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Commercialization: Gene therapy process map

Viral vector manufacturing is a relatively nascent field, with companies working in many different therapeutic areas, and employing a wide range of processes and procedures. Therefore, members of BioPhorum’s Cell & Gene Therapy Commercialization workstream has generated a set of gene therapy process maps that represent example processes, unit operations and platform technologies being used within in vivo gene therapy manufacturing. These gene therapy process maps are intended to be used as an initial introduction to the in vivo gene therapy manufacture processes and so act as an educational tool for people new to the field. They are also intended to form a general platform baseline for scientists and engineers working within the field to support collaboration enabling process improvements and accelerating commercialization of viral vector manufacturing.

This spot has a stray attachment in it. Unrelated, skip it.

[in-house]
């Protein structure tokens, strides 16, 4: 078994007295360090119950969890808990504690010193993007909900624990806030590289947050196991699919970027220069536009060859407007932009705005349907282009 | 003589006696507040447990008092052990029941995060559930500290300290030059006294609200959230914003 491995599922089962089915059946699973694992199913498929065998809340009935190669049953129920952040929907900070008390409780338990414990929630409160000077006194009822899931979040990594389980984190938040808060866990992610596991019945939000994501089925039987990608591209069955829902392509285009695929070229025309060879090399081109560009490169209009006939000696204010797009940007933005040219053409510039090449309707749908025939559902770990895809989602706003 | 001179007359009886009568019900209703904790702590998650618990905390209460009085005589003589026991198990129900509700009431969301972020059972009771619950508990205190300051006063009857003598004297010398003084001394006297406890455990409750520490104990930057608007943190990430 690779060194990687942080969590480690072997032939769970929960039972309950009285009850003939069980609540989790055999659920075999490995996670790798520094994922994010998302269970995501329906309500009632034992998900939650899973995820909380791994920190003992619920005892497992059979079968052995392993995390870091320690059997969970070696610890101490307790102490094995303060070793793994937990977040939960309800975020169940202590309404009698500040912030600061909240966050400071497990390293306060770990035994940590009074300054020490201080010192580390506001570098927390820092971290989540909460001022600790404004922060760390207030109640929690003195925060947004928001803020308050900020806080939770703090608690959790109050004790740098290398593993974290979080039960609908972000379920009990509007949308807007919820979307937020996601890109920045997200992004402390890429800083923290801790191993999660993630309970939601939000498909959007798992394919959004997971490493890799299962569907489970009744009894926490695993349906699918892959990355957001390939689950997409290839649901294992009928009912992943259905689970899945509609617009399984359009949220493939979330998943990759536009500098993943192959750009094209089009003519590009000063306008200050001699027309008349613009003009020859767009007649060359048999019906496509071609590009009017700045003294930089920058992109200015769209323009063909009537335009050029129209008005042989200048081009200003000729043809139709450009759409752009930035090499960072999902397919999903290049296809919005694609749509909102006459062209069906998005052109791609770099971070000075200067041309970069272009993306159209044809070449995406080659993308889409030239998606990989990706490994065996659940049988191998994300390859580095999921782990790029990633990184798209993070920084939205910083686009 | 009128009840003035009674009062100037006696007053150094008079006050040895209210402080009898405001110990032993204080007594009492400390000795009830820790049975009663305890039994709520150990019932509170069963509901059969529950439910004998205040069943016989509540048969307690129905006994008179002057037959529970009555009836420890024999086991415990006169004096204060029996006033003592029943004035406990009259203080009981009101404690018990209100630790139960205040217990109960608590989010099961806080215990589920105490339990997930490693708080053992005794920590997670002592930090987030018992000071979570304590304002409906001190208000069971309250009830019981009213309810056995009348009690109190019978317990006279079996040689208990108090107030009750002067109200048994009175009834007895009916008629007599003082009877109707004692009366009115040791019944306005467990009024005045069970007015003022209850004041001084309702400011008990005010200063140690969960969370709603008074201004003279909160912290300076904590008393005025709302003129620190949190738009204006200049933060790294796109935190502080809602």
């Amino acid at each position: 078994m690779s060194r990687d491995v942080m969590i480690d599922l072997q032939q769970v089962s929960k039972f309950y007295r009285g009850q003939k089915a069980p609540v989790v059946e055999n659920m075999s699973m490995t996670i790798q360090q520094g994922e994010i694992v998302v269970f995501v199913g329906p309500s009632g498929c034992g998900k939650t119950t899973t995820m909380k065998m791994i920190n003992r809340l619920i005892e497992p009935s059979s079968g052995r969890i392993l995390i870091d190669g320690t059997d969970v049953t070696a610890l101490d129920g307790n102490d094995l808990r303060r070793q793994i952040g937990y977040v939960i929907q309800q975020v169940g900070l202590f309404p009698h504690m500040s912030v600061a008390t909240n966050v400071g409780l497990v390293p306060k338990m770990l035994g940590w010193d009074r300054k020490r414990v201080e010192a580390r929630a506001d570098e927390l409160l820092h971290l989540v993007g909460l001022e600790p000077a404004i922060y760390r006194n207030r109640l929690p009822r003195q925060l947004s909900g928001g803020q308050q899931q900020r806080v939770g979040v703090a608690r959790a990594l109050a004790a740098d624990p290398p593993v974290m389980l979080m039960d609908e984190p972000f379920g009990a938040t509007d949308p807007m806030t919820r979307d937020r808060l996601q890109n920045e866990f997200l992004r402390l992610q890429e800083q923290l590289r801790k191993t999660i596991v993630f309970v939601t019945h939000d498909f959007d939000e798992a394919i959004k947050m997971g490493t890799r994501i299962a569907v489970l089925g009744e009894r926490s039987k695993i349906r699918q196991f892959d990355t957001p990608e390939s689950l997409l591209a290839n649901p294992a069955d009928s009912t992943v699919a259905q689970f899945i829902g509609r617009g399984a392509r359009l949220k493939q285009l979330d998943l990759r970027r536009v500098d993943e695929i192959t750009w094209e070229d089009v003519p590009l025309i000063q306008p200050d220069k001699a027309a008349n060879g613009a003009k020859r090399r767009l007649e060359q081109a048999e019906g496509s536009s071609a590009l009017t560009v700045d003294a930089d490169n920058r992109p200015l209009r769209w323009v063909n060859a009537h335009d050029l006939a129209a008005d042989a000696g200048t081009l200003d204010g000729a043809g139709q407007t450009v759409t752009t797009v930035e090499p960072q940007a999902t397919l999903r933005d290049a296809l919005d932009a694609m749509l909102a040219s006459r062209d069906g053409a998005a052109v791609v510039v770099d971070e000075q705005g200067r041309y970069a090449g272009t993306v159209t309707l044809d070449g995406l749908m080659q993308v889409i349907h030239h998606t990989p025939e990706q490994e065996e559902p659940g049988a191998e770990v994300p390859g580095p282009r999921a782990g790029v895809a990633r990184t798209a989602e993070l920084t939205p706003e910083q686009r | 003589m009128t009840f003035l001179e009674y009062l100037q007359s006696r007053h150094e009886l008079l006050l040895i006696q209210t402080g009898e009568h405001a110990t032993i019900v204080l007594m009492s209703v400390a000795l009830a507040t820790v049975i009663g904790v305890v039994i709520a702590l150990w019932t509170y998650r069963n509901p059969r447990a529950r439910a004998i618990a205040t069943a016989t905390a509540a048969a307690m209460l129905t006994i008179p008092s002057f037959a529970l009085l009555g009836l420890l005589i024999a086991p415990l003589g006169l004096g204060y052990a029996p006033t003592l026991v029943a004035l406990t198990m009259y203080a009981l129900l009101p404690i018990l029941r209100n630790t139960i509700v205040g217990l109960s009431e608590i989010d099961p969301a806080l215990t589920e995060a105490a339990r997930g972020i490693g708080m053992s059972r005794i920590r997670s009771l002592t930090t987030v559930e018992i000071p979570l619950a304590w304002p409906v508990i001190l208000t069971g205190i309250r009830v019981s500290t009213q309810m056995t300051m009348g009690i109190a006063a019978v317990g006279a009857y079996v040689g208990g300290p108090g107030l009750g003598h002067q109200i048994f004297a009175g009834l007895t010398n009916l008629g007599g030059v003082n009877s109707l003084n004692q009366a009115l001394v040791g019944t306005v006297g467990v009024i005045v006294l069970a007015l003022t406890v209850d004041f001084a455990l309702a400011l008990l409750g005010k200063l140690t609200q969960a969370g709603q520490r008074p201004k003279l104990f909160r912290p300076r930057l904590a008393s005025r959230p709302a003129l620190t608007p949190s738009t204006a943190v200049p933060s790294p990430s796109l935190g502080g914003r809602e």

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Commercialization: Cell therapy process map

Standard methodologies for generating therapeutic cell products (with or without gene modification) continue to change as the field matures. BioPhorum has identified significant gaps in publicly available information describing industrial practices for production of cell and gene-modified cell therapies. Therefore, members of BioPhorum’s Cell and Gene Therapy Commercialization workstream have generated a series of cell and gene-modified cell therapy process maps that represent example processes, unit operations and platform technologies being used in manufacturing today. These maps are intended to be used to form a common frame of reference for scientists and engineers